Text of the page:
From a labour dispute, Black Lives Matter rallies, to a pandemic to a drug overdose epidemic, Regina Police Service's chief says 2020 was a big year.
The COVID-19 pandemic added a layer of complexity to police officers' lives, Evan Bray said in a year-end interview with CBC News.
Bray noted a handful of staff within the police service had to isolate after positive COVID-19 tests, but like other organizations, every effort was made to obtain personal protective equipment and protect employees.
"Working from home is not an option. The work that we do is literally out in the community every day," he said. "If we have civilian staff who are working here that can work from home, they have transitioned to that."
When asked about enforcement of public health orders tied to COVID-19, Bray made comparisons with how the police service handled the legalization of cannabis in 2018.
From the start, he says, a lot of efforts were put into educating the public about the health orders and what the rules were. When it comes to more recent non-compliance, Bray says, the focus becomes enforcement.
Bray says the recent trend in police handing out tickets for non-compliance will continue into the new year as the COVID-19 curve is trending the wrong way in Saskatchewan.
On vaccinations, Bray says he's not going to push the province to get police officers to the front of the line, putting his trust instead in the government's rollout strategy. In the meantime, he says, the police service will continue to abide by the precautions it's put in place.
Labour dispute a point of pride
On the labour dispute between the Co-op refinery complex and members of Unifor, Bray says he was proud of the work the police service did.
"I say that knowing that the work that we did each and every day had some people in our city frustrated," Bray said.
"Sometimes it was those that were supporting Co-op and that side of things, and others it was the people that were supporting Unifor and the workers and the union side."
Bray said the police's goal is to remain neutral and focus on public safety and at times in the dispute both of those aspects of policing could mean a "variety of things," through the dispute.
On Regina's overdose epidemic
While proud of the police service's accomplishments on the labour dispute front, Bray is honest about the city's battle with rising overdose numbers.
"It's not going well," Bray said, adding the city had surpassed 1,000 total reported overdoses in 2020.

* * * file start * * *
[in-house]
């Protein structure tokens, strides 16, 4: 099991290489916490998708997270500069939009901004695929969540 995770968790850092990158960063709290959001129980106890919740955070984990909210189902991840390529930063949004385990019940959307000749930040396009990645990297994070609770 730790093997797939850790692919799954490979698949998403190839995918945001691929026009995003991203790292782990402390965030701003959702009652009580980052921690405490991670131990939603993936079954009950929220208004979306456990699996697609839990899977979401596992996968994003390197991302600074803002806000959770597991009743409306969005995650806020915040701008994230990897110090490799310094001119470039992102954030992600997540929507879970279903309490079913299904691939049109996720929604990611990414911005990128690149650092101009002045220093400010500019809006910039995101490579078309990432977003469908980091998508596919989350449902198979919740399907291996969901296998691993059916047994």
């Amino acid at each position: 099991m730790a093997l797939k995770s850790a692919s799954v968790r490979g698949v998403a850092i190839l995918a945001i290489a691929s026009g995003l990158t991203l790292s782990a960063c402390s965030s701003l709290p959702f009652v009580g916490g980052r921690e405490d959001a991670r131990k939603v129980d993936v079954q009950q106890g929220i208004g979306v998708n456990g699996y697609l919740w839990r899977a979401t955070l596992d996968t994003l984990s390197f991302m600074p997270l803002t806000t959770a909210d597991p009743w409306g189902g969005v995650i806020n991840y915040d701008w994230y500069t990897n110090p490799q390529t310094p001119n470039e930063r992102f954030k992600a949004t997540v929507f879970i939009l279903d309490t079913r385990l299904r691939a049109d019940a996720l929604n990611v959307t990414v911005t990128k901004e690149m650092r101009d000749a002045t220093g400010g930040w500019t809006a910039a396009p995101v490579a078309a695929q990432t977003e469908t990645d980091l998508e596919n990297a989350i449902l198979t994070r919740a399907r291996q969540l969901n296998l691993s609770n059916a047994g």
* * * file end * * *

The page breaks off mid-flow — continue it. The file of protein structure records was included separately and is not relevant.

"That's reported overdoses, so that doesn't include those that go unreported to police or emergency services. So we know sadly that number is probably double that."
Bray says well over 100 people in Regina died from overdoses this year.
He attributes the rising numbers to a list of items, but says the type of drug that's being done and the purity of the drugs available in Regina are likely factors.
For years, Bray says, crystal meth was the problem. But he says with a drop in supply drug cocktails are being sold. Fentanyl is also of particular concern on the drug front in Regina.
"I've heard some people speculate that it could be some money that was handed out as a result of the pandemic," the chief said. "I don't know that I can point to that specifically and say that's what it is," Bray said of the overdose numbers.
Defund discussions continue
Discussions about defunding the police, sparked around the world in the spring and summer, are continuing in different ways in every community, Bray says.
A big challenge in the discussion, he adds, is defining what defunding means.
Bray says there have been two major discussion points in defunding the police: better police oversight and supporting groups or organizations that are better trained or equipped than police officers to deal with complex situations.
On increasing police oversight, he says independent, civilian-led oversight is something he and other police officers in the city support, as it will do nothing but build trust and support for the force.
On supporting other organizations better trained than police in complicated situations, Bray says those have been productive discussions in which he was more than happy to participate.
"We're in a good position to show our community what the calls for service we're going on are and which ones could potentially be handled by others," he said.
"The challenge is this: When we receive that 911 call, people are not on the other end of the line saying 'we have someone with an addiction problem, can you come give us a hand.' They're saying 'so-and-so has a knife and they've just tried to stab my sister.'"
In those situations, Bray says, police often don't learn the complexities of the situation — such as someone experiencing a drug-induced psychosis or needing mental health-related help — until after things have calmed down.
The discussions about supporting organizations needs to include police, he says, because they will always be needed to defuse tense situations.
But once police have calmed things down, he says, the conversation should shift to how police can better collaborate with community partners that are in a better position to help and support the people who need it, so they don't have to interact with police again.